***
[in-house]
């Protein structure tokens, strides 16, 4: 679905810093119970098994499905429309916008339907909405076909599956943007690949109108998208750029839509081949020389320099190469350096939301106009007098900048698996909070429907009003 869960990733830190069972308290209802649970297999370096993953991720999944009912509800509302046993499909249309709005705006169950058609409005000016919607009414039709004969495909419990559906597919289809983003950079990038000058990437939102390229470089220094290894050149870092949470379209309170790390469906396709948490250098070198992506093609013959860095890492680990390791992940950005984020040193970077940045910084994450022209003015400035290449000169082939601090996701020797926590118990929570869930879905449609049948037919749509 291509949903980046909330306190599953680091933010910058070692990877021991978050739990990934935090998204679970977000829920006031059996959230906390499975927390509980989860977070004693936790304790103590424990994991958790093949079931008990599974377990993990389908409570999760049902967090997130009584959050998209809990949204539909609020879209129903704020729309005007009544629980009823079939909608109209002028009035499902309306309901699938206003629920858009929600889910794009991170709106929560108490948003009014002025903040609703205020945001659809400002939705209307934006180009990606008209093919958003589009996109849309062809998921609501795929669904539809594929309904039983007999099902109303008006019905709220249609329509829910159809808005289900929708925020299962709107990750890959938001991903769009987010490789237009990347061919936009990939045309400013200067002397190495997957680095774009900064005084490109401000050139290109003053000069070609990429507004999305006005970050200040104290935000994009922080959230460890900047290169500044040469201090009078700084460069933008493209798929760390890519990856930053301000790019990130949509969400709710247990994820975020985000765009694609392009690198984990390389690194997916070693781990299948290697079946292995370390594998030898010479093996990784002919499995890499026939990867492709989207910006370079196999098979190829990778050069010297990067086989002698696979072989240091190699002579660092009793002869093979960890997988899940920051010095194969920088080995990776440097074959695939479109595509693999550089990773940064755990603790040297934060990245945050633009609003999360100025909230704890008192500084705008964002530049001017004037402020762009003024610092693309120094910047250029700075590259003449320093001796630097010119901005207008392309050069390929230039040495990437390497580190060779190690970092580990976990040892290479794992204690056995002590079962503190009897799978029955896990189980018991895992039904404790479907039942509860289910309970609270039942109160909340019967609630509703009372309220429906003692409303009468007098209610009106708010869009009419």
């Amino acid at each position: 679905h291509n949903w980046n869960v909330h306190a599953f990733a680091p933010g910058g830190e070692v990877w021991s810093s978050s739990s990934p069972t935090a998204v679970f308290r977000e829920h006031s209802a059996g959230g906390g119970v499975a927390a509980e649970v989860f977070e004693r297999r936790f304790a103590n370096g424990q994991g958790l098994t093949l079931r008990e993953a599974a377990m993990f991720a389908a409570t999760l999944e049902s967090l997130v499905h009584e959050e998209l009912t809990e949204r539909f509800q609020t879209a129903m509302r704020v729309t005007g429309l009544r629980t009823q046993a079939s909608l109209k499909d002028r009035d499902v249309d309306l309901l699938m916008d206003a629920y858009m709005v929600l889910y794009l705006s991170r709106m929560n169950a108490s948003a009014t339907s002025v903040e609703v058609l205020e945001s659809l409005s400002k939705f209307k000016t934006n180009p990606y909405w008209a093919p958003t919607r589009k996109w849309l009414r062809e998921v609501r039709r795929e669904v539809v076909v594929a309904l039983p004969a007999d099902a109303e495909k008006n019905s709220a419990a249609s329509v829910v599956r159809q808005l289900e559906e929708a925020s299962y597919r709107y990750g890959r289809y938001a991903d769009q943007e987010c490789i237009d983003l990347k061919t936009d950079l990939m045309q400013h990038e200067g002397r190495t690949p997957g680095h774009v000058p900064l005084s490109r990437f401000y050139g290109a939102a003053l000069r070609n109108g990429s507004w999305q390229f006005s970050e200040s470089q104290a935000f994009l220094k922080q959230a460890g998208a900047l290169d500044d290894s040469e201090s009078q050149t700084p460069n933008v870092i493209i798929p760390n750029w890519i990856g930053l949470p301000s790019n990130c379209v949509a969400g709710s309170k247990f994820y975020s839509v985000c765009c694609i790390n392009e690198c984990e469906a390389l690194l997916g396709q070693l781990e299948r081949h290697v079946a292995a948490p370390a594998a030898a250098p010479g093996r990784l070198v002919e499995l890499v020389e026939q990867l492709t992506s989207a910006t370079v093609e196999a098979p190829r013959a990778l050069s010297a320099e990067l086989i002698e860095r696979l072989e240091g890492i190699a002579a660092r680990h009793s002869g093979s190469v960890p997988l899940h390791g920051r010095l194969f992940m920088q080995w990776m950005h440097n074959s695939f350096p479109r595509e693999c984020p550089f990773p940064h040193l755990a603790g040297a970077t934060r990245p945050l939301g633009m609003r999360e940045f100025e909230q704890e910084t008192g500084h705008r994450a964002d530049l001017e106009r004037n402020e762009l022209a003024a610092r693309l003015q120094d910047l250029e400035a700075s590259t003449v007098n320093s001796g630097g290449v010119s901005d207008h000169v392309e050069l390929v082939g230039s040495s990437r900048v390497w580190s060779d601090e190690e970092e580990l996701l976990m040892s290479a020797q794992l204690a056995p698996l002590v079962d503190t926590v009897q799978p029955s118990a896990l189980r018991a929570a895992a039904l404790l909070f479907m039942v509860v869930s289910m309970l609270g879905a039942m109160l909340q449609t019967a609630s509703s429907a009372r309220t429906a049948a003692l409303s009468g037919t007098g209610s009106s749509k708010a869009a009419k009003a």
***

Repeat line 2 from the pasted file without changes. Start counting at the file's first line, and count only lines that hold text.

């Protein structure tokens, strides 16, 4: 679905810093119970098994499905429309916008339907909405076909599956943007690949109108998208750029839509081949020389320099190469350096939301106009007098900048698996909070429907009003 869960990733830190069972308290209802649970297999370096993953991720999944009912509800509302046993499909249309709005705006169950058609409005000016919607009414039709004969495909419990559906597919289809983003950079990038000058990437939102390229470089220094290894050149870092949470379209309170790390469906396709948490250098070198992506093609013959860095890492680990390791992940950005984020040193970077940045910084994450022209003015400035290449000169082939601090996701020797926590118990929570869930879905449609049948037919749509 291509949903980046909330306190599953680091933010910058070692990877021991978050739990990934935090998204679970977000829920006031059996959230906390499975927390509980989860977070004693936790304790103590424990994991958790093949079931008990599974377990993990389908409570999760049902967090997130009584959050998209809990949204539909609020879209129903704020729309005007009544629980009823079939909608109209002028009035499902309306309901699938206003629920858009929600889910794009991170709106929560108490948003009014002025903040609703205020945001659809400002939705209307934006180009990606008209093919958003589009996109849309062809998921609501795929669904539809594929309904039983007999099902109303008006019905709220249609329509829910159809808005289900929708925020299962709107990750890959938001991903769009987010490789237009990347061919936009990939045309400013200067002397190495997957680095774009900064005084490109401000050139290109003053000069070609990429507004999305006005970050200040104290935000994009922080959230460890900047290169500044040469201090009078700084460069933008493209798929760390890519990856930053301000790019990130949509969400709710247990994820975020985000765009694609392009690198984990390389690194997916070693781990299948290697079946292995370390594998030898010479093996990784002919499995890499026939990867492709989207910006370079196999098979190829990778050069010297990067086989002698696979072989240091190699002579660092009793002869093979960890997988899940920051010095194969920088080995990776440097074959695939479109595509693999550089990773940064755990603790040297934060990245945050633009609003999360100025909230704890008192500084705008964002530049001017004037402020762009003024610092693309120094910047250029700075590259003449320093001796630097010119901005207008392309050069390929230039040495990437390497580190060779190690970092580990976990040892290479794992204690056995002590079962503190009897799978029955896990189980018991895992039904404790479907039942509860289910309970609270039942109160909340019967609630509703009372309220429906003692409303009468007098209610009106708010869009009419």